The Tel Aviv District Court issued a new ruling in the tax appeal filed by C A Software Israel Ltd. (“C A Software”). The C A Software ruling is the most recent case in which the Israel Tax Authority (the “ITA”) challenges the characterization and value of transactions that involve intellectual property (“IP”) entered into by Israel taxpayers.
In previous court decisions, the ITA argued that a transfer or license of IP by an Israeli company shortly after its acquisition by a multinational entity, together with, or as part of, a change in the business model of the Israeli company, should be viewed as a business reorganization that de facto, is as a taxable sale of functions, assets and risks (“FAR”) of such company, in light of the circumstances, which include the growth in revenue and profits of the Israeli company and the market in which it operates.
Thus far, the ITA has experienced limited success with the FAR transfer arguments. The Broadcom court decision, and more recently the Medingo court decision (client updates here and here), rejected the ITA’s position that a business reorganization following an acquisition whereby an Israeli company licenses its IP to a foreign related party and becomes an R&D center (remunerated under a cost plus method) should be viewed as a FAR sale, in light of the circumstances, which include the growth in revenue and profits of the Israeli company and the market in which it operates.
In the C A Software case, the appellant was an Israeli subsidiary of CA Technologies (formerly CA Inc.) since the late 1990s. In addition to providing R&D and marketing services to the group, the appellant also developed software, which was sold by the group worldwide. The appellant was entitled to receive 35% of the revenue from the sales of the self-developed software.
In 2010, the appellant sold the IP to CA Technologies in consideration for NIS 111m. The ITA assessed the appellant for additional capital gains tax based on an argument that the value of the FAR that was transferred as part of this transaction was actually NIS 667m. In addition, the ITA made a secondary adjustment, claiming that the difference between the assessed consideration (NIS 667m) and the actual consideration paid (NIS 111m) should be viewed as an interest-bearing loan extended by the appellant to CA Technologies.
At the outset of the discussion, the District Court determined that the classification of the transaction as a FAR sale or IP sale is immaterial to the dispute. Both parties agreed that the value of the sold asset – whether IP or FAR – should be determined based on the present value of the expected revenue stream from the asset on the date of the sale. Therefore, and based on the agreement of both parties to the litigation, the District Court noted that there is no significance in characterizing the sale as a FAR sale or IP sale, and that the question that needs to be answered is the expected revenue stream.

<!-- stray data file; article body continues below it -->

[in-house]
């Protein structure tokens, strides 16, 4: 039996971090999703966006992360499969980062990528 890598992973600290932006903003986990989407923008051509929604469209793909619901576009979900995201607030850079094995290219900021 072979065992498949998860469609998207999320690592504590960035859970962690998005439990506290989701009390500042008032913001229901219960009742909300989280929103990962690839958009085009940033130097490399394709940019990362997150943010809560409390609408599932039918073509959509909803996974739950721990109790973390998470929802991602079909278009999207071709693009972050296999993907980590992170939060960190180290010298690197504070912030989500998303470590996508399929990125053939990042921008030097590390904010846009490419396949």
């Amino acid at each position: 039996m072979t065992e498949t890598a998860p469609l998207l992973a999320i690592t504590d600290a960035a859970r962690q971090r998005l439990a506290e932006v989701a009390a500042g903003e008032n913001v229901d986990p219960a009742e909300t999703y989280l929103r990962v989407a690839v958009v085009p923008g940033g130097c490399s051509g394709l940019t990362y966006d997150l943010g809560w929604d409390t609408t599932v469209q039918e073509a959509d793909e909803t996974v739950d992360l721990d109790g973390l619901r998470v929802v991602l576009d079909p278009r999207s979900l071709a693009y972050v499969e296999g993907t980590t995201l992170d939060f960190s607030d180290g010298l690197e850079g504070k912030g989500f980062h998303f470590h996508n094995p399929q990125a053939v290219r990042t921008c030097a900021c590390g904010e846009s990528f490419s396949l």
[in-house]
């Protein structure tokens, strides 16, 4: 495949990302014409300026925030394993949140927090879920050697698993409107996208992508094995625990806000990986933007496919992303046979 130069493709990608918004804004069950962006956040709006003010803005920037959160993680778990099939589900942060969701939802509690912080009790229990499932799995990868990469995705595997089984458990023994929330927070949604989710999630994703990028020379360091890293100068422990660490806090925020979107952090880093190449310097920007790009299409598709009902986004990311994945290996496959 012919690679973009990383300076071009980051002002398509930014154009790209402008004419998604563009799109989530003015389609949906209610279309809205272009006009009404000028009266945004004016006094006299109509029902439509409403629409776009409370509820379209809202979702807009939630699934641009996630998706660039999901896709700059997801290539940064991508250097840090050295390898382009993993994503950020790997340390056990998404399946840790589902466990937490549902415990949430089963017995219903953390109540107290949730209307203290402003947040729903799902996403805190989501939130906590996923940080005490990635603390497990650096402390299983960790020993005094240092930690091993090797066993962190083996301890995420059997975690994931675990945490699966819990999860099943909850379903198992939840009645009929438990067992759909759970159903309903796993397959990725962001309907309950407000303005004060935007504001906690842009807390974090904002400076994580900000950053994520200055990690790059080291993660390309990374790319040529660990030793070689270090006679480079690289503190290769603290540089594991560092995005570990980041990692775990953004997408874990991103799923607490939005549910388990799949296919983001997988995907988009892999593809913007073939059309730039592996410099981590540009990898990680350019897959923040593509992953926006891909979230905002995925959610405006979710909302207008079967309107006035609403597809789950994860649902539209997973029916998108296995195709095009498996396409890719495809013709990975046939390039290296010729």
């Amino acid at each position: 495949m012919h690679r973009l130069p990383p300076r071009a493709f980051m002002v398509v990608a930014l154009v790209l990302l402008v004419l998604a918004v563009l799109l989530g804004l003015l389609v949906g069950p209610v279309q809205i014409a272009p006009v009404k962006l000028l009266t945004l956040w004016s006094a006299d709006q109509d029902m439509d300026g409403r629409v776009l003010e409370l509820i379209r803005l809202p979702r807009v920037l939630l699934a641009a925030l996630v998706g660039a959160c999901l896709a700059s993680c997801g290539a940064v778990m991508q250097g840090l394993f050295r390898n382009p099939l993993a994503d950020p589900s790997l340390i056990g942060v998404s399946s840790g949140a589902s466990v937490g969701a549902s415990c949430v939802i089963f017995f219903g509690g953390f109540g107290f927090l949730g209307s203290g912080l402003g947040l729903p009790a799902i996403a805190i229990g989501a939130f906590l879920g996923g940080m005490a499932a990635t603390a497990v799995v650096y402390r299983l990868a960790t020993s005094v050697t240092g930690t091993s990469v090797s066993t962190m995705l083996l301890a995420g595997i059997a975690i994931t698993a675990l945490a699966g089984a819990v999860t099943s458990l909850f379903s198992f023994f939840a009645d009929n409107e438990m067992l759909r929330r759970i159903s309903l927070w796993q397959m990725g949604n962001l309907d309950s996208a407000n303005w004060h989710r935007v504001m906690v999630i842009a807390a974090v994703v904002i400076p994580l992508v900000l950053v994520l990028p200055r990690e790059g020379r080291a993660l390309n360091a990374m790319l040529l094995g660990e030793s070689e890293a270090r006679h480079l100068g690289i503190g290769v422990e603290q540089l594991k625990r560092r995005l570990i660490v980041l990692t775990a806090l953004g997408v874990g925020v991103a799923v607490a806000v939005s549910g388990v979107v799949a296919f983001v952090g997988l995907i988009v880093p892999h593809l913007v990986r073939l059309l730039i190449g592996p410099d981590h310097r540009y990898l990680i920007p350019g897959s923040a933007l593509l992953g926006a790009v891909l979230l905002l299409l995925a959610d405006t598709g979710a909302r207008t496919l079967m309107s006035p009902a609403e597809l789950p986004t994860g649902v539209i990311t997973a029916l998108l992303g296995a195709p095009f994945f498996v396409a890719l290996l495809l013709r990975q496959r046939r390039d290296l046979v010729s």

The main question, therefore, that was at the heart of the dispute was the valuation issue. The appellant argued that the useful life of the legacy IP is very limited and the revenue generated by the IP was expected to decline; the ITA, on the other hand, argued that the useful life of the legacy IP is significant and the revenue generated by the IP was expected to grow.
The burden of proof in Israeli tax appeals is usually on the taxpayer. The District Court determined that the valuation offered by the appellant was insufficient to support its claims and therefore ruled in favor of the ITA, despite the fact that the court acknowledged that the market growth rates used in the ITA’s valuation were “optimistic.”
The most detrimental fact that led the District Court to reject the appellant’s position was the appellant’s own submission to the Israeli Innovation Authority (the “IIA”) in 2009, one year before the IP sale transaction took place. The appellant submitted an application to the IIA to receive certain tax benefits regarding accelerated amortization of R&D expenses. In its application, the appellant described its IP as having significant commercial potential, in a manner that inconsistent with its arguments before the court, and could not provide any explanations to these inconsistencies.
The appellant could not produce any documents from real time supporting its position regarding the expected useful life of the IP or witnesses that were involved in the transaction in real time. The appellant’s witnesses were mainly former employees who provided hindsight explanations regarding the transaction, but could not provide any insights on the facts from real time knowledge. These witnesses were not able to testify about the use of the IP in the post-acquisition period, which was a necessary fact, according to the court, to determine the value of the IP. In this respect, the court noted that the fact that the IP was not commercialized as a stand-alone product does not necessarily mean it does not have a significant value as a complementary product.
Finally, the District Court also affirmed the ITA’s position with respect to the secondary adjustment, following a previous ruling by the Israeli Supreme Court on this matter. However, we note that the court expressed significant discomfort on this point, noting that it believes that a secondary adjustment is not necessarily required under Israeli law and calling for the Supreme Court to reexamine its position on this matter.
Authors: Meir Linzen, Eyal Bar-Zvi, Ronen Avner, Ehab Farah (DR.), Eldad Chamam, Ofer Granot, Guy Katz, Yuval Navot (DR.), Amir Cooper